The 12in Retina MacBook is real, it’s called simple “MacBook”, and it’s a good deal more exciting than we were expecting.
Yes, it’s beautiful, especially in the gold finish shown on-stage during the launch (it’s also available in Space Grey and Silver, of course), and that’s largely due to all-metal chassis and quite breathtaking slimness. This is just 13.1mm thick – 24% thinner than the existing MacBook Air – and it weighs just 907g.
THE BUTTERFLY EFFECT
It’s thinner, but full-size. In fact, each key has a 17% larger surface area – the fat-fingered will be delighted. On top of that, Apple has redesigned the actual key-press mechanism. Gone is the Scissor mechanism that sees keys depress slightly wonkily – there’s now a Butterfly mechanism that sees each button depress more uniformly. Apparently they’re 4x more stable than the keys on an existing MacBook, if you insist on putting a figure on these things.
The TouchPad’s had an upgrade, too, in the form of more hinges to it can be clicked anywhere on its surface, as well as a couple of features inherited from the Apple Watch – Taptic feedback and Force Touch, which means the TouchPad responds to different degrees of pressure.
100% FEWER FANS, A BUNCH MORE BATTERIES
The first step to getting the 11in MacBook Air’s logic board to fit in the new MacBook’s chassis was to throw away the fan. That’s right, this is the first fanless MacBook. Add in a bunch of other redevelopments and you’ve got a board that’s 67% smaller overall.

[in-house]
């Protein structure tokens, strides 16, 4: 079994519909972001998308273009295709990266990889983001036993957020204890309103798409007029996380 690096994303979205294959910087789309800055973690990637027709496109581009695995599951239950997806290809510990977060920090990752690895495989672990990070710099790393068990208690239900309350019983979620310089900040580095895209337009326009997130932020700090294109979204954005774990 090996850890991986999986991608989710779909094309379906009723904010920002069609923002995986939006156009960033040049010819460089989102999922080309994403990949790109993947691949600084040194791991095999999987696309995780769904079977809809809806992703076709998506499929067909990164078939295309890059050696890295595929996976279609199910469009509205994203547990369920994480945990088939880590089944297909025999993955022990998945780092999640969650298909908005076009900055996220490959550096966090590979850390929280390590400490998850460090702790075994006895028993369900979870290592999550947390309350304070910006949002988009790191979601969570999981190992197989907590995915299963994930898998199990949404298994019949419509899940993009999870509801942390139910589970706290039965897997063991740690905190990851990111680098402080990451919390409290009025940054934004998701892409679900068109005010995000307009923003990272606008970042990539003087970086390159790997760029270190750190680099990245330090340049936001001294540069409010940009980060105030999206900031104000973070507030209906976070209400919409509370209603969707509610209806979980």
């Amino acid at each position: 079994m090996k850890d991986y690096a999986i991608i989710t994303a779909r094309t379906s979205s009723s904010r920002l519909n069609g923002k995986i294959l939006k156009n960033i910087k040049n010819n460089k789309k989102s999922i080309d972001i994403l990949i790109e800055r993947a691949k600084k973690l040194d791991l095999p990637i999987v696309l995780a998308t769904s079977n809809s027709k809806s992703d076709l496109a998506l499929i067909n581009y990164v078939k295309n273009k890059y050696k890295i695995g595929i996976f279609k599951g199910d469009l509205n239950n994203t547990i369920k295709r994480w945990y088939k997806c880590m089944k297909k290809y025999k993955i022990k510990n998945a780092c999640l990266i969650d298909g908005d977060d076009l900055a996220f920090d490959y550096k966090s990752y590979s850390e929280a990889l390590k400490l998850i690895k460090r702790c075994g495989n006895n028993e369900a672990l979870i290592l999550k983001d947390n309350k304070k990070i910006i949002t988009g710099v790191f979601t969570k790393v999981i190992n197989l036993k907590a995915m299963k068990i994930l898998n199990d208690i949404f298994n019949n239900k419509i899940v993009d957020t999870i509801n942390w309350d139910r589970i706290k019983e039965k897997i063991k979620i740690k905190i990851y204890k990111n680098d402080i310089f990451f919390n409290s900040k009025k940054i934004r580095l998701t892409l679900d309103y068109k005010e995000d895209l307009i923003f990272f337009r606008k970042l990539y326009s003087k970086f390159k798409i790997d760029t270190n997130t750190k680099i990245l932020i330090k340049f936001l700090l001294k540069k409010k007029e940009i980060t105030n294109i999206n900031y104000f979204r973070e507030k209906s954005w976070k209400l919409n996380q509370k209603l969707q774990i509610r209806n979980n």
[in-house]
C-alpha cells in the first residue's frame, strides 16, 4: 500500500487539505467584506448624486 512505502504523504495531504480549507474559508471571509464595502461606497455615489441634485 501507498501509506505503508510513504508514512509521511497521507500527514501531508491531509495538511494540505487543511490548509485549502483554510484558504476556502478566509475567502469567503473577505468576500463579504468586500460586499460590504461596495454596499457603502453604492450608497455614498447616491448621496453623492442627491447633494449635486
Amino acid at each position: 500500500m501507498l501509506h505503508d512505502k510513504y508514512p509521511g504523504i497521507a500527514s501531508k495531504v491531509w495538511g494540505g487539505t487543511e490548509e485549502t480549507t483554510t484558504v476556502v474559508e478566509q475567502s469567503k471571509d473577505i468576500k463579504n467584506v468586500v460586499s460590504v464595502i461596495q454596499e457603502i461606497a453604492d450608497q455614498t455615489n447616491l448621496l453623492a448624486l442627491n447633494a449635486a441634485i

That actually leaves a fair bit of space under the keyboard, but it’s slightly awkwardly shaped because of the contours of the computer. So Apple has developed batteries in layers. These “terraced” batteries fill practically every remaining nook and cranny. That’s quite a lot of battery.
And apparently the new MacBook is the most energy efficient notebook in the world. Combine that with all of that battery power and you’ve got “all-day” battery life, 9 hours of web browsing, or 10 hours of iTunes movie playback.
GOODBYE TO LIGHTNING, HELLO TO USB-C
Best of all, it’s been developed with a load of other manufacturers, so while the new MacBook is the first to get it, it’s a new industry standard that should be widespread in mere months.
WANT WANT WANT
Well you’ll have to wait just a little while – the new MacBook isn’t shipping overseas until 10th April.
But in terms of price it doesn’t seem (massively) outrageous. The cheaper of the two models (overseas) is roughly R19,300, which gets you a 1.1GHz dual-core Intel Core M, 8GB of RAM and a 256GB SSD. R24,000 doubles the storage and ups the processor to a 1.2GHz Intel Core M. We’re going to have to wait a little while for Core to give us local pricing and availability but we’d expect them to stay around this region.